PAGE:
Statistical Process Controls (SPC) is a suite of methods that can be employed to control a manufacturing or assembly process. It has a wide range of potential applications ranging from consumer products to defense. It can be employed at the lowest element of component manufacturing or an assembly operation.
This article discusses the assumptions necessary to understand SPC.
- The process is stable and in control.
- The data are independent of each other.
- The data of each subgroup are identically distributed.
- Real valued data are approximately normally distributed and counting data may be approximated by the normal distribution.
- A measurement can occur in only one subgroup, i.e., sampling without replacement.
Stable Controlled Processes
The most important assumption is that a process can be controlled. The process is subject to common causes of variation, but special causes are absent. I was involved in a component process signoff. The process injected molded material around a sensor. The material needed to be preheated prior to the injection molding process. However, the process controls were not secured. Anybody with access to the work station could adjust the dials. It was easy to set the duration to zero. The material would be injected at room temperature, damage the electronics, and produce defective parts. The plant quality manager was alerted to the issue, access to the control was restricted to the process control engineers, and removed this special cause of defects.
The challenge is to identify potential special causes before defects occur. Special causes can come from materials, methods, personnel, tools, machinery, and the environment. In modern manufacturing software controls and electronics need to be considered. A process FMEA should be created and reviewed by a team of design, manufacturing, and quality engineers plus experienced line personnel. For carryover processes with minor modifications, the team should focus on prior failure modes and the modifications.
The standard statistical assumption is that the data is independent and uncorrelated with the prior values. Any variation is from common causes. An example of a correlated process is the flight path of an aircraft. The current position is determined by the prior flight history, i.e., position and velocity. Embedded in the flight data is both common cause and special cause. A special cause would be changes in the flight controls. A common cause would be instrument measurement errors.
In manufacturing, tool wear is a cause of variation for some processes. The process average is constantly shifting, but at a known rate. About the expected average, there is variation due to common cause. The data can be corrected to account for the shift in the process average and the remaining variation should be common cause. A special SPC chart called the Average and Moving range can be used.
The data from a stable controlled process can be described by statistical distribution appropriate to the type of data:
- Real numbers are used to describe continuous variables. Measurements provide real numbered data rounded to some precision by the capability of the measurement equipment. The data can take any value within a range of values subject to some physical constraints. For example, the diameter of a hole or the electrical resistance of a circuit component will never have a negative value. Similarly, extremely large values are restricted for some processes. Measurement equipment provides data rounded to some definite precision. For example, I have a digital caliper that can be used to measure gaps from 0 to 6” with a precision of 0.001”. To analyze the data, the normal distribution is probably the most widely used, but in special situations, the lognormal and Weibull should be considered.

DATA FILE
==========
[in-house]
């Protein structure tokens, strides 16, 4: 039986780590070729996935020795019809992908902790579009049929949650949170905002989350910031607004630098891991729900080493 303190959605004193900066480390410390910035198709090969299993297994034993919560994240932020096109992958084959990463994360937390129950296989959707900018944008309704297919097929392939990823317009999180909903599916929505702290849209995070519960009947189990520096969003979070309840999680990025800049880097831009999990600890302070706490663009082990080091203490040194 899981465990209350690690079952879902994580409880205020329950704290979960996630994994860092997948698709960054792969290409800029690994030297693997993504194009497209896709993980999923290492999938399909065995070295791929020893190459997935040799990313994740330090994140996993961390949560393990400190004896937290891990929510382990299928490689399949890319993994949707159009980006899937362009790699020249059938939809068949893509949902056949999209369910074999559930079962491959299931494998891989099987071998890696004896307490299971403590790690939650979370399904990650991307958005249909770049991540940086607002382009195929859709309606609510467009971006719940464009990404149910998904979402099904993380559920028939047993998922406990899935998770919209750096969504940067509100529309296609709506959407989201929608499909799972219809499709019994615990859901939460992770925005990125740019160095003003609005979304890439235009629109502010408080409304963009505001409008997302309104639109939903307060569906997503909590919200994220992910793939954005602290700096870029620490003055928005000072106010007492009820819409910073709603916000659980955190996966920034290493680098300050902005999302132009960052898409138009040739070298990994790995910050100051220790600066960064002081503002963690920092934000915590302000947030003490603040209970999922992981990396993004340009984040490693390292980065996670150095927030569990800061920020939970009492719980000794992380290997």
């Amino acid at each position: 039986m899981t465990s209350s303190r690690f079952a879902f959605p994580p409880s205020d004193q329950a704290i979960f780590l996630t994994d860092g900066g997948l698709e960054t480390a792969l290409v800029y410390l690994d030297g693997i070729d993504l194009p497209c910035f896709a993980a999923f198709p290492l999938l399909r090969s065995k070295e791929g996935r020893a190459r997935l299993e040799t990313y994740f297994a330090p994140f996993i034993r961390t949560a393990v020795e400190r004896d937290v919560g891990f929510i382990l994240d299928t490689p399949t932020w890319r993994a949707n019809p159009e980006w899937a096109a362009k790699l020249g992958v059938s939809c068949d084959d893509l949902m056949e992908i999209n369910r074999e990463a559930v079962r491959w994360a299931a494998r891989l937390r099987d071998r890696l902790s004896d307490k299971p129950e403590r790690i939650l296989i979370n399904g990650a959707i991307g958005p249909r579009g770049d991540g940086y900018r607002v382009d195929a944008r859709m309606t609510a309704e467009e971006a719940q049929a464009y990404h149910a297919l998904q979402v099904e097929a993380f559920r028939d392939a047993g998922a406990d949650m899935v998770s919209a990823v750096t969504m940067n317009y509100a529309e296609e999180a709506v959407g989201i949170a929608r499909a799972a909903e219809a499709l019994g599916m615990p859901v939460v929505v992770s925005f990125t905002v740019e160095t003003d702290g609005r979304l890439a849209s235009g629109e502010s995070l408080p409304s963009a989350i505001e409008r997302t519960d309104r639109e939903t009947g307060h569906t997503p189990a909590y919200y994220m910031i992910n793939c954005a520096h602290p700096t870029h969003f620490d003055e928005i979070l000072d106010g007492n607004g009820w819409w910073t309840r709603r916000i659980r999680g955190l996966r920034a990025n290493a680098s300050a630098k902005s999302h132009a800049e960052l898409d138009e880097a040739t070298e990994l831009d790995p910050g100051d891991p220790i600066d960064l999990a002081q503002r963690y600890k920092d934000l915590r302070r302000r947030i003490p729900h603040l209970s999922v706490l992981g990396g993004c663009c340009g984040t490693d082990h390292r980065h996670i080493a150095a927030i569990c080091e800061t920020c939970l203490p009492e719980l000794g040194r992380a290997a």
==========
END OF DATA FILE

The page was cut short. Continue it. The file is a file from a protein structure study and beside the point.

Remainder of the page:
- Counts of defects occur frequently in quality data. The count is a non-negative integer. Examples of this type of data could be the number of bubbles above a specific size in a unit of glass. Similarly, a void count in a cast or injection molded part is a reasonable quality measure. The binomial and Poisson distributions are used with counting data.
- Other types of data may be subjective. For example, during the injection molding of an aluminum part, the mold surface can wear. The surface displays a unique appearance, but is difficult to measure. In this case, a picture of a worn mold was needed to alert the operator and the process engineers that a mold change was required.
Sample Group Distribution
Instead of measuring 100% of product, SPC methods rely on sampling. Sample groups from a stable process will show similar process averages and variation. If a special cause occurs, the process can suddenly shift to a new average and/or show a variation change. SPC charts provide visual descriptions of these sample groups average and variation. A goal is to make high probability decisions of the presence or absence of special causes.
If a process is stable and in control, the individual data are independent, data variation is due to common cause, then SPC methods may be used. The appropriate statistical method depends on the type of data to be analyzed.
Future articles in this series present further discussion of data types, the appropriate distribution, and how to construct control charts. The next article considers continuous variable measurement data, the normal distribution, and control charts. Understanding the construction of the charts builds an understanding of how to use the charts.
If anybody wants to engage me as a consultant or trainer on this or other topics, please contact me. I have worked in Quality, Reliability, Applied Statistics, and Data Analytics over 30 years in design engineering and manufacturing. In the university, I taught at the graduate level. Also, I provide Minitab seminars to corporate clients, write articles, and have presented and written papers at SAE, ISSAT, and ASQ. I want to assist you.
Dennis Craggs, Consultant